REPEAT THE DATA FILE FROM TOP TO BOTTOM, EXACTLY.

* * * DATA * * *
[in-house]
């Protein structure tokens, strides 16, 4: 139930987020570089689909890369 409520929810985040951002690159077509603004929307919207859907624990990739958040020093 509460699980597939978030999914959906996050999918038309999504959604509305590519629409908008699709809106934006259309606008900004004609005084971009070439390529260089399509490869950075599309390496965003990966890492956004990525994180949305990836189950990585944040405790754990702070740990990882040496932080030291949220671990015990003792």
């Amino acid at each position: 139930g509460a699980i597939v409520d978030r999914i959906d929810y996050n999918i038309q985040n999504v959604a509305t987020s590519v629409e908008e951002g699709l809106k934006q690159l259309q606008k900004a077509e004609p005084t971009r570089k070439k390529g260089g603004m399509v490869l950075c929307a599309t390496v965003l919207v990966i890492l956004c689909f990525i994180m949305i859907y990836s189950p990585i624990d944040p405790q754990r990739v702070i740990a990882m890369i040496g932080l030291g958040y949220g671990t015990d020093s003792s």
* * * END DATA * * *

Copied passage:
[in-house]
């Protein structure tokens, strides 16, 4: 139930987020570089689909890369 409520929810985040951002690159077509603004929307919207859907624990990739958040020093 509460699980597939978030999914959906996050999918038309999504959604509305590519629409908008699709809106934006259309606008900004004609005084971009070439390529260089399509490869950075599309390496965003990966890492956004990525994180949305990836189950990585944040405790754990702070740990990882040496932080030291949220671990015990003792």
């Amino acid at each position: 139930g509460a699980i597939v409520d978030r999914i959906d929810y996050n999918i038309q985040n999504v959604a509305t987020s590519v629409e908008e951002g699709l809106k934006q690159l259309q606008k900004a077509e004609p005084t971009r570089k070439k390529g260089g603004m399509v490869l950075c929307a599309t390496v965003l919207v990966i890492l956004c689909f990525i994180m949305i859907y990836s189950p990585i624990d944040p405790q754990r990739v702070i740990a990882m890369i040496g932080l030291g958040y949220g671990t015990d020093s003792s």